The taste was pretty good to match! Juicy, fruity, sweet, with a hint of the earthiness and vegetal flavour of the green tea underneath. The interplay between the base and the flavouring was really solidly balanced. The green tea flavour was kind of sharp, but not so sharp that it became bitter or seaweedy — it was fresh-tasting and green in a way that complemented the fruit well. Unfortunately, I don’t have a picture of the final brewed product because for some reason, WordPress hates me.

You can buy Cranberry Mango green tea from Zen Tea here.

Sweet Tropical Fruits

This was another 10-gram sample that I bought a few months back. And, like the Cranberry Mango tea, I decided to steep this one directly in cold water rather than hot.

The dry leaf here was gorgeous. Strands of black tea leaves were mixed in with dried chunks of papaya, pineapple, orange peel and orange blossoms, resulting in a blend that looked delicious and festive.

The leaf smelled sweet and fruity. I wasn’t able to pick out notes of individual fruits, but the overall aroma was sweet and somewhat musty, with a strong overtone of vanilla and cream

zentea_sweet_tropical_fruits_leaf

I took the entire packet and steeped it with cold water in the fridge for about 12 hours, and added some agave nectar to heighten the sweetness.

However, the resulting tea was bitter, and the sharpness of the tea leaf base overwhelmed the fruit flavours. I got an overall soft, sweet flavour from the fruit, but it was rather generic and bland, with a strong candied note on top of the fruit notes. It was more vanilla than fruit to me. This was pretty surprising considering just how many chunks of dried fruit were visible in the dry leaf — I wasn’t expecting them to taste so weak.

Diluting the tea with some water and adding some more agave nectar helped to cut down the bitterness, but it failed to make the fruit flavours pop in a way that I was hoping for. However, the brew was a lovely peach colour — sort of a blushy pink — and that helped mitigate my disappointment with the result. I probably would have been better off filling the pitcher all the way to the top with cold water rather than halfway.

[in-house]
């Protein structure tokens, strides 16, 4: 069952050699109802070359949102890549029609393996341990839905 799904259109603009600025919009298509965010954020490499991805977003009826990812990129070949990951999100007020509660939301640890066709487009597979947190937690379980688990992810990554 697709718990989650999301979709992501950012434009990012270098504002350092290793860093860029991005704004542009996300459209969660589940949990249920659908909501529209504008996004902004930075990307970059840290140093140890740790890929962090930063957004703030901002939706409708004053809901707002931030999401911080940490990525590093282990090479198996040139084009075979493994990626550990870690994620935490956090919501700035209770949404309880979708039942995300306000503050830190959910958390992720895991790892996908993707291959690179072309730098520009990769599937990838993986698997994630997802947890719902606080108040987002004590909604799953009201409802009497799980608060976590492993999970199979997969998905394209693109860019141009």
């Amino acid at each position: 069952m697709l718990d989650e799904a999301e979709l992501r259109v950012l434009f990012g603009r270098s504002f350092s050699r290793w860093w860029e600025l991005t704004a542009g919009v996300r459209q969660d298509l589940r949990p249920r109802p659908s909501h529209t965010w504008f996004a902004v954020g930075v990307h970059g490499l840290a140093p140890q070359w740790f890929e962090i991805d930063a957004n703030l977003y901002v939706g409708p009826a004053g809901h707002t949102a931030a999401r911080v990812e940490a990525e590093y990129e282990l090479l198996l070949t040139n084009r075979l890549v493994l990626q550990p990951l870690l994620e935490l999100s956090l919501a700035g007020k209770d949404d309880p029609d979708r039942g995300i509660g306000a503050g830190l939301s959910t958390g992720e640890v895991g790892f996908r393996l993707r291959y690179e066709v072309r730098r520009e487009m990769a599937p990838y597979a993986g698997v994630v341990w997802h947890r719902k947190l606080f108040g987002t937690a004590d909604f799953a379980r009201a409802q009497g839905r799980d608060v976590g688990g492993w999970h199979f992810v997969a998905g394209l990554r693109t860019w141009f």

zentea_sweet_tropical_fruits_brew

You can buy Sweet Tropical Fruits black tea from Zen Tea here.

Sweet Coconut Island

I bought this tea after a fellow Steepster user recommended it. They were gaga over it, saying it was one of their favourite fruit blends, so how could I ignore such an endorsement?

Because this was an herbal tea that contained only chunks of fruit, I decided to get 50 grams instead of only 10 — 10 grams of such a dense, heavy tea would have been too little to experiment with.

Opening up the package, I was greeted with a colourful mix of dried chunks of carrot, pineapple, coconut, apple, and pumpkin. If you look closely at the picture, you can pick out the carrot and pumpkin pieces in particular, which are a sort of muted orange here amid the white flakes of coconut and the glassy chunks of candied pineapple.

zentea_sweet_coconut_island_leaf

As expected, the smell was amazing — a rich, sweet, juicy smell of pina colada from the pineapple and coconut. Tropical! I was pleasantly surprised by how much the pineapple and coconut dominated the scent considering they weren’t as prominent in the dried leaf compared to the other ingredients.

Because the tea leaf was made of such thick chunks, I decided to brew this one with boiling water rather than cold water to give the pieces a chance to reconstitute properly. So I took half the package (about 27 grams), poured about 6 cups of cold water in the pitcher, let the pitcher sit on the counter for about half an hour, then put the whole thing in the fridge to cool for the rest of the day.

The resulting tea was a pale amber with a touch of cloudiness. Maybe it was the coconut that made it cloudy, or that there was so much dried fruit in general? It looked very promising.

However, the promise didn’t hold up to the taste. While I certainly did taste pineapple and coconut, to me the carrot and pumpkin flavours won out. They made the whole thing taste starchy and pale, rather than juicy and vibrant like I was expecting. I still have half the packet left, so I’ll need to see how it tastes when brewed with less water. Right now, though, this tea was a bit of a letdown.

zentea_sweet_coconut_island_brew

You can buy Sweet Coconut Island fruit tea from Zen Tea here.